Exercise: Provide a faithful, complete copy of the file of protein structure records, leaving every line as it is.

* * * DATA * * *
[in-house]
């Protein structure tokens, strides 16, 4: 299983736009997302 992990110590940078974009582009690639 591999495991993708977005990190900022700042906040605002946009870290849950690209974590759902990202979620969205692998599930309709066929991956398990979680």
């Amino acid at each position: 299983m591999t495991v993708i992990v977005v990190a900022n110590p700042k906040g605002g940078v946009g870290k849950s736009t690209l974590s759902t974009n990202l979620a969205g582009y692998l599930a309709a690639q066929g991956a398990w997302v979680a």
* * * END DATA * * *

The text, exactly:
[in-house]
């Protein structure tokens, strides 16, 4: 299983736009997302 992990110590940078974009582009690639 591999495991993708977005990190900022700042906040605002946009870290849950690209974590759902990202979620969205692998599930309709066929991956398990979680």
């Amino acid at each position: 299983m591999t495991v993708i992990v977005v990190a900022n110590p700042k906040g605002g940078v946009g870290k849950s736009t690209l974590s759902t974009n990202l979620a969205g582009y692998l599930a309709a690639q066929g991956a398990w997302v979680a």